But I think that if I could mandate a single book as required reading for new hires, I’d just stick to an old favorite: “How to Win Friends and Influence People” by Dale Carnegie. While Carnegie may have written the book in 1936, the simple lessons are timeless and perhaps more important today than ever before.

What book would you suggest a new employee reads before coming on board at your organization?

Media Relations 2.0: What Journalists Really Want from PR

Monday, June 28th, 2010

Last week, I attended a webinar by Sally Falkow, APR, and Rebecca Lieb, on how Internet technology and social networking affects news media and as a result, the public relations and media relations practitioner.

For those of you who attended last year’s PRSA International conference and heard Arianna Huffington open the keynote address with, “The Newspress release is dead…” or those who read Tom Forenski’s rant a few years ago, “Die! Press Release! Die! Die! Die!,” may be surprised to learn the press release, like traditional media, is NOT dead.  Falkow told us the news has changed, but journalists still want information.  The way that journalists work is evolving so we need to provide this information in different ways.

Lieb quoted some statistics on how journalists work today:

  • 91 percent of journalists search Google to do their job (“expert” is a common search term)
  • 89 percent use blogs
  • 64 percent are using social networks

In addition, Lieb went on to say that over 75 percent of reporters view blogs as helpful in providing story ideas, story angles and insight into the tone of an issue. And, almost half of reporters say they are “lurkers” on social networking sites.

So, what do journalists really want and need from PR?  

  • They want the news in easy-to-identify, digestible sections.
  • They are looking for images, quotes, video, backgrounders, fact sheets.
  • Tag the information so it’s easily found. 
  • Give them the full embed code for multimedia.
  • Put your news in a feed.
  • Make it available on social sites.
  • Aggregate your news/social content in one place.

She says, “Deconstruct the press release into special sections and tag the information. By using news tags, a newspaper or news site could pull together larger numbers of news stories and the PR industry would be helping news publishers to gather the facts and present them in a near-publishable format.”

Bottom line: if you aren’t telling your story, then someone’s telling it for you. If the media can’t find the information they need from you, they will find it elsewhere – and you may not like what they find!  

The media in general is expected to provide more than just a print story, or just a video clip – it’s also on the web. What is your organization doing to feed the media’s hunger for content?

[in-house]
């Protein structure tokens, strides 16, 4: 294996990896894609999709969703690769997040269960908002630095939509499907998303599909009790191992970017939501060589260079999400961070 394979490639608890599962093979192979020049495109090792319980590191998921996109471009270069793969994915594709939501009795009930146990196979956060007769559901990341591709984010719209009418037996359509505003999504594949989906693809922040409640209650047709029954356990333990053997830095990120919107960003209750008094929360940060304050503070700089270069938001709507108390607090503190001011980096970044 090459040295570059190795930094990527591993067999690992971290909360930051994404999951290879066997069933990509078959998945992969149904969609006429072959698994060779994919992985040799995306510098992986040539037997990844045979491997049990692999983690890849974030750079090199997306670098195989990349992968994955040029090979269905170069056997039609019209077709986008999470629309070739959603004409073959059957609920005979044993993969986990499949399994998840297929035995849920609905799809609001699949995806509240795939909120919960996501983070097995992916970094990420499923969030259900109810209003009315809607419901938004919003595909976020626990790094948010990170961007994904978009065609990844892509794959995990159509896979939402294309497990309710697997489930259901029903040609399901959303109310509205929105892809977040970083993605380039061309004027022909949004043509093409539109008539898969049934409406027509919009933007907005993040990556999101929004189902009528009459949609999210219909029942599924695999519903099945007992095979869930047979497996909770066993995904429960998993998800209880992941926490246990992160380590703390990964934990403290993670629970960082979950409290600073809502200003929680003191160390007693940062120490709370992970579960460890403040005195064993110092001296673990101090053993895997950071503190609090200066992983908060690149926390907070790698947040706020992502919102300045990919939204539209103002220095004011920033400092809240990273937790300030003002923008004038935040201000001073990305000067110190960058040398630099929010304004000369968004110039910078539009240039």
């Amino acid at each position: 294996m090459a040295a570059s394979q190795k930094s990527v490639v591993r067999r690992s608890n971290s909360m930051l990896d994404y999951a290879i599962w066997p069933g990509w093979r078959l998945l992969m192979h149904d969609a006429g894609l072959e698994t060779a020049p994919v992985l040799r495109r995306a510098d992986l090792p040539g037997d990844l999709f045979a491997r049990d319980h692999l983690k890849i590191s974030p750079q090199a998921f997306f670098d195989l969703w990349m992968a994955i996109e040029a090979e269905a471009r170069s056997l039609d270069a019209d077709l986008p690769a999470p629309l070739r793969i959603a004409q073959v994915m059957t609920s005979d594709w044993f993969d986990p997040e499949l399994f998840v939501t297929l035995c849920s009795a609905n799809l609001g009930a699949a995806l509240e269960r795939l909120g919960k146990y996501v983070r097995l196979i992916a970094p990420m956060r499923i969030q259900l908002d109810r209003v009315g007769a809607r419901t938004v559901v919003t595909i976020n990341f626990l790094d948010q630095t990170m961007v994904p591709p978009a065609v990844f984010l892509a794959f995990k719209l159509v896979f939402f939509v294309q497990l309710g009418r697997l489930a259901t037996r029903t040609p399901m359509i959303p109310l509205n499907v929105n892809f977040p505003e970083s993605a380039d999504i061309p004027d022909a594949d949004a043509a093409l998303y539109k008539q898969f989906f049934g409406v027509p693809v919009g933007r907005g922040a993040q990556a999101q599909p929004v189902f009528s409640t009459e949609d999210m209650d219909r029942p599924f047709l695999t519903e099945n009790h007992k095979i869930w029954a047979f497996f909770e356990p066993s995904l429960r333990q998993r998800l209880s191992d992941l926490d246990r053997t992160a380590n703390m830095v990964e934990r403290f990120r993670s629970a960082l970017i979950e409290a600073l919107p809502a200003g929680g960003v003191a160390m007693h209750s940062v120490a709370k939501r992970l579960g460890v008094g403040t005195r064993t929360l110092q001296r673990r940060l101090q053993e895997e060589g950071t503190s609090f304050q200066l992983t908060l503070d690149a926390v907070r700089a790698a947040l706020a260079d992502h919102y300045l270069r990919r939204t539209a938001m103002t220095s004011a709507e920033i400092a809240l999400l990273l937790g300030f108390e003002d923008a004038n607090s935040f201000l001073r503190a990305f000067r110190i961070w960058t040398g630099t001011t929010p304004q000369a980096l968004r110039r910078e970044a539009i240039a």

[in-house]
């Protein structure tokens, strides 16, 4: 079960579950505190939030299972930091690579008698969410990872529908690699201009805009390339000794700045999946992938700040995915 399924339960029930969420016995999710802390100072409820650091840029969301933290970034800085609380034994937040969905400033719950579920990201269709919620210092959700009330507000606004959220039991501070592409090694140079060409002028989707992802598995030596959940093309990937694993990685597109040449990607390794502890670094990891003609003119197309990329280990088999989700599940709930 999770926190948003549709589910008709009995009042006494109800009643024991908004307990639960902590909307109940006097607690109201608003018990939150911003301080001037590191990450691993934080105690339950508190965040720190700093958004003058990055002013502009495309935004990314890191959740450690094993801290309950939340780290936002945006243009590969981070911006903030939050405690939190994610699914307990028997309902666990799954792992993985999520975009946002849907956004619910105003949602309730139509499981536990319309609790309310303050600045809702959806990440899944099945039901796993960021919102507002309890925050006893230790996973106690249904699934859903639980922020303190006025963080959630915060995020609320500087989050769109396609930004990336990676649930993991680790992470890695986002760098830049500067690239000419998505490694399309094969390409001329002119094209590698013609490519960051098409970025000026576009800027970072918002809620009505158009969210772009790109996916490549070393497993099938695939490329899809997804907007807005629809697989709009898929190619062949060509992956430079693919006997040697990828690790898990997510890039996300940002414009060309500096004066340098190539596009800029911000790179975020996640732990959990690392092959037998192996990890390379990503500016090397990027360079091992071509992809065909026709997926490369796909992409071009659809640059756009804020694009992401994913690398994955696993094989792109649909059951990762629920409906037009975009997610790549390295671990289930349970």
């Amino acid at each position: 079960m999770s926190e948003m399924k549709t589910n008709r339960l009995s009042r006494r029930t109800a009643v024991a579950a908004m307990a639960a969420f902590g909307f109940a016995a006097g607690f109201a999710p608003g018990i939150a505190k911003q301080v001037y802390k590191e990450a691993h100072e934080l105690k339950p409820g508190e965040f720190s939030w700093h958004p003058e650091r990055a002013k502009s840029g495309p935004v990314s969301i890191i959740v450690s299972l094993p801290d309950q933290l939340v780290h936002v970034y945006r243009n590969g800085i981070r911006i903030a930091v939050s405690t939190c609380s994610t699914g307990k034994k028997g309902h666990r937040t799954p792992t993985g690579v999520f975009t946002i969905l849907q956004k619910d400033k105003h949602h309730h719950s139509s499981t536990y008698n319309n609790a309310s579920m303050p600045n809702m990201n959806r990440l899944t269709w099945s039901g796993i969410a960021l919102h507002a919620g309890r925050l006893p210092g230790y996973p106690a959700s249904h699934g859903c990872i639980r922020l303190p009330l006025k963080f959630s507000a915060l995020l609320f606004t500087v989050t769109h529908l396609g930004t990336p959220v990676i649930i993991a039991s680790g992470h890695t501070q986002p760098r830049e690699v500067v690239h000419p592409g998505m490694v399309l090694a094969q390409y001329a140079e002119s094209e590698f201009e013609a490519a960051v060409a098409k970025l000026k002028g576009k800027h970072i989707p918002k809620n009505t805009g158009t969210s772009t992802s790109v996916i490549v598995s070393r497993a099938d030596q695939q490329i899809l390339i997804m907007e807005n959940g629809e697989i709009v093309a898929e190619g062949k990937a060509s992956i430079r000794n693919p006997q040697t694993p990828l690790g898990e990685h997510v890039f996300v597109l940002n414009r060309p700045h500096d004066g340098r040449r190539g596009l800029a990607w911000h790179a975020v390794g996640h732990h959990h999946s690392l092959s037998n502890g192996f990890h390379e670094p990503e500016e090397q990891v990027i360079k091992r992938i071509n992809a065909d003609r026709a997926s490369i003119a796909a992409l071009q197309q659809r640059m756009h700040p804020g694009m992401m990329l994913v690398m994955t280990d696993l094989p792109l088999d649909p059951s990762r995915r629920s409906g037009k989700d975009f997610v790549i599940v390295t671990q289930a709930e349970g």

Want more tips and best practices for working with the media and giving journalists what they want and need? Visit the BurrellesLuce Resource Center which provides FREE white papers, tip sheets, and more. And be sure to sign-up for this month’s newsletter, “When Press Releases Go Bad” or view an archive of last month’s newsletter, “Staying Ahead of the Media Relations Curve.

Your PR Business Is My Business

Wednesday, April 14th, 2010

by Emily Mouyeos*

Recently, I went to a Meet the Media event sponsored by the Publicity Club of New York and ran into one of my clients. They seemed surprised that I would be at the same event. When asked why I was there I answered simply, “Your business is my business.” I have no doubt that professional businessmen and women understand that it is important to know your client or customer’s business inside and out. However, to what extent will you go to be the expert – to make their business your business? I have listed below key points that have helped me hone my expertise in a way that not only impresses clients, but helps them succeed as well. That is why they are paying the big bucks, no?

1. Know before the pros
In the world of communications, we all want to know first. In the “dark ages” before the Internet and social media (I’m being semi-serious) there was some leeway as to how long it took us to find information. These days, once a newYour PR Business Is My Business product hits the market, there’s almost no excuse for not knowing about it or staying on top of that coverage – especially as it relates to your client. You know you are in a good place when stumped people say, “I don’t know but I know who does,” and then your phone rings! Knowledge is power and money!